I am very conscious about how I spend money… I don’t buy fancy cars… I buy bargains...— Sipho "Hotstix" Mabuse
I’ve been able to send my kids to the best schools… That was more fulfilling than any other thing I can spend money on.— Sipho "Hotstix" Mabuse
Yes, so much! [When asked if he regrets misspending money in his youth] I wish I had known better then…— Sipho "Hotstix" Mabuse
Every week The Money Show’s Bruce Whitfield interviews a famous person about her or his attitude toward money (hopes and fears, successes and failures, etc.) as part of his “Make Money Mondays, Personal Edition” feature.
This week he interviewed the legendary musician, Sipho "Hotstix" Mabuse.
Mabuse started playing the drums when he was eight.
He was so good that he got the name “Hotstix”.
It stuck with him to this day.
Mabuse’s career started with the “The Beaters” (later “Harari”) in the mid-70s.
In the early 1980s, Mabuse hit the big-time with “Burn Out” (which sold more than 500 000 copies) and “Jive Soweto”.
Mabuse completed his matric in 2012 at the age of 60.
What does Mabuse believe about money?
Does it keep him up at night?
Does he spend like crazy or save compulsively?
- How did his childhood experiences shape his views on money?
Listen to the interview in the audio below (and scroll down for more quotes from it).
Burn Out… it’s probably my piggy bank!— Sipho "Hotstix" Mabuse
The Beaters at High School made money… Suddenly all this money was in our pockets. We were well dressed… We bought some of the most expensive clothes… If I had known about money what I know now, things would’ve been different.— Sipho "Hotstix" Mabuse
I still wear my old cardigans!— Sipho "Hotstix" Mabuse
My father tried to be a good businessperson, but he failed dismally… He ran a small retail store, but for some reason, we couldn’t make ends meet… My mother was probably a better businessperson…— Sipho "Hotstix" Mabuse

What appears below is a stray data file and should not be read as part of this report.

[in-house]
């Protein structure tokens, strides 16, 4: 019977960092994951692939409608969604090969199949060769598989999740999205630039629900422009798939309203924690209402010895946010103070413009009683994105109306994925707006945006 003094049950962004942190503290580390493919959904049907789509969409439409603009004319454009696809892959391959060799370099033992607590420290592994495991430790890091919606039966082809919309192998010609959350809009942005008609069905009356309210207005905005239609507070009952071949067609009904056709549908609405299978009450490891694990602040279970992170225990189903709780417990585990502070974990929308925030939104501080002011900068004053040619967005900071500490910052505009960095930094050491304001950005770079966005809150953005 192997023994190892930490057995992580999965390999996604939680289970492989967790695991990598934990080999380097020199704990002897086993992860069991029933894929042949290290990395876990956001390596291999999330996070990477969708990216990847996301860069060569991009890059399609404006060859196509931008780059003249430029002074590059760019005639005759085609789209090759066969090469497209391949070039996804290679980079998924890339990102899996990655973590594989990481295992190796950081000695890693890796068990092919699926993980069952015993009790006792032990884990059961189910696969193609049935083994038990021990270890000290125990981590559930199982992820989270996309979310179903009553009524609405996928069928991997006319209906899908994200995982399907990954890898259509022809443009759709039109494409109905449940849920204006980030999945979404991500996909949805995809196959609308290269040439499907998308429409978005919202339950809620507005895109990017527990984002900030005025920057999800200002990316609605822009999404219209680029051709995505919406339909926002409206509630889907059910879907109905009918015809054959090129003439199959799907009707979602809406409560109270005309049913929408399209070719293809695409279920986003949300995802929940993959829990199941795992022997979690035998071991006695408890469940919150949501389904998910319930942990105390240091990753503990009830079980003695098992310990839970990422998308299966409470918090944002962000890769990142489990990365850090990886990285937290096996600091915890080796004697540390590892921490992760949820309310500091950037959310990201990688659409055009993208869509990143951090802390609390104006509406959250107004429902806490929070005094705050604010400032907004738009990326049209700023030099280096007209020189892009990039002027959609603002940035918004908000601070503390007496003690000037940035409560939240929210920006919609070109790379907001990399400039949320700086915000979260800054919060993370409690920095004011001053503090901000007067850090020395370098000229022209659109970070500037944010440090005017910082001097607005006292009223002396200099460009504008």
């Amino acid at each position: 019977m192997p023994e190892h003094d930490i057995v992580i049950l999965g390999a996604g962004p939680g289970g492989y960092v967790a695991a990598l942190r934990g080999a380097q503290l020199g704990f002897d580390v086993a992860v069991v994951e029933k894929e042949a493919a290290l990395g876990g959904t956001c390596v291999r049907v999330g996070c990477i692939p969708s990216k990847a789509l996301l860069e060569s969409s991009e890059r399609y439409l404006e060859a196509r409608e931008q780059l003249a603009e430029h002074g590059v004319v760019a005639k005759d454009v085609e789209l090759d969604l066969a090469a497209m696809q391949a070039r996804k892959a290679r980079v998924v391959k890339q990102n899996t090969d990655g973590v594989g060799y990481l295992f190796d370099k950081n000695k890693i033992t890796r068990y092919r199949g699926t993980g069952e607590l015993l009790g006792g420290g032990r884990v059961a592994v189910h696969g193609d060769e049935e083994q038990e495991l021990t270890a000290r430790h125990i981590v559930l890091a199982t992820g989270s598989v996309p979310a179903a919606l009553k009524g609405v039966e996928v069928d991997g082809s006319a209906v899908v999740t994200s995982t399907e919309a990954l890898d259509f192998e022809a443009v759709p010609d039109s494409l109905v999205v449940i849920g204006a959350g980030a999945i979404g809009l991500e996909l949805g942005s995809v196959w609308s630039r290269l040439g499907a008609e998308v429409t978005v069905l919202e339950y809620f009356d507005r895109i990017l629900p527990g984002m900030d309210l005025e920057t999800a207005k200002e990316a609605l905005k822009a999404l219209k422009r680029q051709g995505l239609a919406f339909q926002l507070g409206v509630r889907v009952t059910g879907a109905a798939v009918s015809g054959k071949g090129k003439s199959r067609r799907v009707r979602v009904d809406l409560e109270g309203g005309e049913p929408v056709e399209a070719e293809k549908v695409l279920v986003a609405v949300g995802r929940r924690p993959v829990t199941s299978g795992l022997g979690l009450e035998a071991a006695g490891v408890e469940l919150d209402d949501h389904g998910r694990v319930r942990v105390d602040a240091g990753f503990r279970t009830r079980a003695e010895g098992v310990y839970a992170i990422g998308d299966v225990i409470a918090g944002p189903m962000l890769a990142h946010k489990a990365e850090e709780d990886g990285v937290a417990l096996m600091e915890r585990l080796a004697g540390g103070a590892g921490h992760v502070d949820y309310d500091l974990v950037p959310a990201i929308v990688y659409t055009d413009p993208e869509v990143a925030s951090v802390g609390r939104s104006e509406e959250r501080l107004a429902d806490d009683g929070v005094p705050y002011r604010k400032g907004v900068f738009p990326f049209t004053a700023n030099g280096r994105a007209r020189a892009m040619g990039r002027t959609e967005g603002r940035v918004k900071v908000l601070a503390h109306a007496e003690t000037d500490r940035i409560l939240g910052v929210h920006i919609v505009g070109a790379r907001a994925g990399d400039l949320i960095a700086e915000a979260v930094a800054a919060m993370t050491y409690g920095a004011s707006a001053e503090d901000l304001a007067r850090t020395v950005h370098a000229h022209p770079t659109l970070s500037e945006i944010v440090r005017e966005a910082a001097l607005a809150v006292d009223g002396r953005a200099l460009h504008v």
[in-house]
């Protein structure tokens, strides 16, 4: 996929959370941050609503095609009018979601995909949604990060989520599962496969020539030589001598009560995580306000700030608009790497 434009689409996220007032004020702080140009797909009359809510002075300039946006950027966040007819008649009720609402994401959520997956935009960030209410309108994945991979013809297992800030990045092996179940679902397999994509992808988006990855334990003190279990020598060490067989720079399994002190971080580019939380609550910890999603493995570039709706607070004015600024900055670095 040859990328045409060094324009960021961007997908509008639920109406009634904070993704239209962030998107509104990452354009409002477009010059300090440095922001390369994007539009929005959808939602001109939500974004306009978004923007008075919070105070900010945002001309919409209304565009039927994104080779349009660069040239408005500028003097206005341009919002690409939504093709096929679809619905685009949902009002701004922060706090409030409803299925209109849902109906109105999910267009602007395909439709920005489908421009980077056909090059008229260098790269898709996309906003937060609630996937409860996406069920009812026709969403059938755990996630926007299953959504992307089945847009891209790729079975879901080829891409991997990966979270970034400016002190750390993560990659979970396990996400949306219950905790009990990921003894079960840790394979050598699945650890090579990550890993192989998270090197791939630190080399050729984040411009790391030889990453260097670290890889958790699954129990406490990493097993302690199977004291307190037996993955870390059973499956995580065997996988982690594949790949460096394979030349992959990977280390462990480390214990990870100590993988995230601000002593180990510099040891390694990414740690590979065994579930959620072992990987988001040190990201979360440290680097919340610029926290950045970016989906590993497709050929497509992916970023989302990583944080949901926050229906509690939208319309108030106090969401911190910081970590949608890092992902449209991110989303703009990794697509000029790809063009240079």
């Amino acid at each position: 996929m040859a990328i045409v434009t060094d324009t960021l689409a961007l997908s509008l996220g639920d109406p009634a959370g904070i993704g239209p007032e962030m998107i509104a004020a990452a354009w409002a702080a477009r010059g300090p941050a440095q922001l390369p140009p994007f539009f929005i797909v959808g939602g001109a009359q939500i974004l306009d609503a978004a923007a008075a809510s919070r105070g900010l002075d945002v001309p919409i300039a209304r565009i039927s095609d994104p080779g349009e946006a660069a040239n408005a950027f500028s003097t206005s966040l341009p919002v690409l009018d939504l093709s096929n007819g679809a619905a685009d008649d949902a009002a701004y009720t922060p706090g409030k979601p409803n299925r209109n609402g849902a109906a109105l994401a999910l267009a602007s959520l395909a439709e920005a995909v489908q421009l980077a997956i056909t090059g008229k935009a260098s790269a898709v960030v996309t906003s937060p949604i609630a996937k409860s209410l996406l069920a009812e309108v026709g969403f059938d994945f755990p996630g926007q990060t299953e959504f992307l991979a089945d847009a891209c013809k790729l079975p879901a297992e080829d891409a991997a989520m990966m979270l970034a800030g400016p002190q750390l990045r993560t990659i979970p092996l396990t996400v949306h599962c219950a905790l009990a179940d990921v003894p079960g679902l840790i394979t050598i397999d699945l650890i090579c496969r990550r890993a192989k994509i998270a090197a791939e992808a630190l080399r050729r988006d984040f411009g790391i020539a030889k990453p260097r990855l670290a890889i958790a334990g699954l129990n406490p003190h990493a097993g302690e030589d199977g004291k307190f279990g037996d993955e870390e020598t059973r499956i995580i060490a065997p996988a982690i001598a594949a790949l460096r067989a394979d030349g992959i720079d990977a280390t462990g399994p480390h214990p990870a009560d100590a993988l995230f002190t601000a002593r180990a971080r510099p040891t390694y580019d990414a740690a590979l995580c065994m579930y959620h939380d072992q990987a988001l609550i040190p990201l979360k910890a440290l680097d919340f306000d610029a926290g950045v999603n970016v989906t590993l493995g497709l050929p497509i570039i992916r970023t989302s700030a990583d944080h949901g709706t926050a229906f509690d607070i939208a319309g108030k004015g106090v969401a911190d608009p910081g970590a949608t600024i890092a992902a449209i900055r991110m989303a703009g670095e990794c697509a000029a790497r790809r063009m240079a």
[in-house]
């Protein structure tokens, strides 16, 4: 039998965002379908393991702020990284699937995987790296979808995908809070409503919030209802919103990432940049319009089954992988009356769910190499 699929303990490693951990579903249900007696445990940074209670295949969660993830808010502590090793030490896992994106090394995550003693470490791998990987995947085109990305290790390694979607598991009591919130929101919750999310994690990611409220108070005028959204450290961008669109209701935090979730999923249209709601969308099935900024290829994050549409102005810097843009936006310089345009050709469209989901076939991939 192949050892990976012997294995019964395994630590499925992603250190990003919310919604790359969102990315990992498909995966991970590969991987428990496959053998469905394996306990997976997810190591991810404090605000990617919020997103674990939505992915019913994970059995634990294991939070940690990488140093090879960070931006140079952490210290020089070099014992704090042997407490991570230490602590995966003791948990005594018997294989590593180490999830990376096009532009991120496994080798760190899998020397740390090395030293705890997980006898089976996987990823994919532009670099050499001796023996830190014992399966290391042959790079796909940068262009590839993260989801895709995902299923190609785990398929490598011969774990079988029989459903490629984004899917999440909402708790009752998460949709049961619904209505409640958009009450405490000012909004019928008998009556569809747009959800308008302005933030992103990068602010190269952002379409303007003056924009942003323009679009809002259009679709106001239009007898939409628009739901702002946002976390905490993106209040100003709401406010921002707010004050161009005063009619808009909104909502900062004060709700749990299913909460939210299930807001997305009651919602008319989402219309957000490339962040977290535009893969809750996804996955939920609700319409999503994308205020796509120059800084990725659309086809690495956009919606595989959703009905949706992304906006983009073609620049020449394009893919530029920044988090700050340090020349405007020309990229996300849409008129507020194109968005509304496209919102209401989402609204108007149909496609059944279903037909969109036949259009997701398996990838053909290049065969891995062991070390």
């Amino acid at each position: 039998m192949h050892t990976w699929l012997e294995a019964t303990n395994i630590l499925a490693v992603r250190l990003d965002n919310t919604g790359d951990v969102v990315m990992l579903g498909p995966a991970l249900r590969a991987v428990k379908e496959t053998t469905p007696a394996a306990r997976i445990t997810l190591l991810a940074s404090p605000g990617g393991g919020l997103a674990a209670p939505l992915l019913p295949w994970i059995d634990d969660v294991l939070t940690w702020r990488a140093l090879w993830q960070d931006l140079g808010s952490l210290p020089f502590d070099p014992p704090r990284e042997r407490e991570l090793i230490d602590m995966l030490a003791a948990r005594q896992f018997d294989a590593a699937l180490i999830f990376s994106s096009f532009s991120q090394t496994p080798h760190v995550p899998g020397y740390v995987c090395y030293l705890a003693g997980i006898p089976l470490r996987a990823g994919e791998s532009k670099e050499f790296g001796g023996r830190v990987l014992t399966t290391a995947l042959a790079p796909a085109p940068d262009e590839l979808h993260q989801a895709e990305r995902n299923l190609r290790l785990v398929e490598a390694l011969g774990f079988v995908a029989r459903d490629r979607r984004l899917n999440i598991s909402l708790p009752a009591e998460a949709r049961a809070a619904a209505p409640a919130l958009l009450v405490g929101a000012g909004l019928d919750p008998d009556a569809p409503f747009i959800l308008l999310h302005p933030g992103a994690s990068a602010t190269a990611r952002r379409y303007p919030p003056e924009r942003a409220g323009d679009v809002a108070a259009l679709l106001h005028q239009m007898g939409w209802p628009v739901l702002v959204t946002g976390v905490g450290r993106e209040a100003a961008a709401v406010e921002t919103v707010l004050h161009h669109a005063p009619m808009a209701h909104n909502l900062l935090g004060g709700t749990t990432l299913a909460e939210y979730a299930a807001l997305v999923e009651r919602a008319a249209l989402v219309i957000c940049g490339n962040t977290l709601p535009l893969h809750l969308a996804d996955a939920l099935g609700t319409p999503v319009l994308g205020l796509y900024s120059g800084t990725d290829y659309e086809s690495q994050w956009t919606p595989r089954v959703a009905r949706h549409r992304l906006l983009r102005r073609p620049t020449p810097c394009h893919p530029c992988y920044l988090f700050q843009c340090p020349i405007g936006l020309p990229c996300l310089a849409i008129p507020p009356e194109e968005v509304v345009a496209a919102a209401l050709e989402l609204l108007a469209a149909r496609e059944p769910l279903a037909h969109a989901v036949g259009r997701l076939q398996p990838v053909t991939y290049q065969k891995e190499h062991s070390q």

My mother was told by my headmaster we were bunking school… behind me was my mother! She looked at me and said, ‘Oh, so this is school?’… My mother was extremely disappointed [about his decision to be a musician]…— Sipho "Hotstix" Mabuse
Before they passed on I was able to do all the correct things every African child is expected to do… I bought my mother a home…— Sipho "Hotstix" Mabuse
In our industry nothing is safe… I save as much as I can…— Sipho "Hotstix" Mabuse
The best thing I’ve ever done with money was to by my own house in Soweto… Recently I’m trying to purchase a piece of land…— Sipho "Hotstix" Mabuse
Black people are not really exposed to money in a way that young white people are taught, ‘This is how you save money’… When money came for us it was always to spend on the fancy little things, because we were showy…— Sipho "Hotstix" Mabuse
It’s not always beautiful cars and fancy clothes that matter. It is about how we save for the next 10 years, because the last hit may be the last one.— Sipho "Hotstix" Mabuse
Enjoy The Money Show, but miss it sometimes?
Get the best bits emailed to you daily, right after it ends:
Recommendedby NEWSROOM AI
Bruce Whitfield interviews Warren Ingram, a Personal Financial Advisor and Executive Director at Galileo Capital.
The Money Show’s Bruce Whitfield interviews Marais, a quantum biology researcher with dreams to live on Mars.
Eskom has so much debt it threatens to break South Africa. Bruce Whitfield interviews Dr Adrian Saville of Cannon Asset Managers.
The Money Show’s Bruce Whitfield interviews Abel Sithole, Principal Executive Officer at the GEPF, Africa’s largest pension fund.
Psychiatrist Renata Schoeman has tips and tricks to help you cope without blowing a fuse.
It’s now the most downloaded IOS app and 2nd most downloaded Android app in SA. Bruce Whitfield interviews co-founder Dan Wells.
Last November, Rohde was found guilty of killing his spouse Susan Rohde at the Spier Wine Estate in July 2016.
Cape Town has the worst congestion levels in the whole of South Africa.
MultiChoice will increase the prices of certain DStv packages from 1 April.
Trade Union Solidarity says it supports Pravin Gordhan's idea that technicians who used to work for Eskom should be brought back.
The Panorama, Welgelegen and Plattekloof Neighbourhood Watch has identified a new house break-in trend.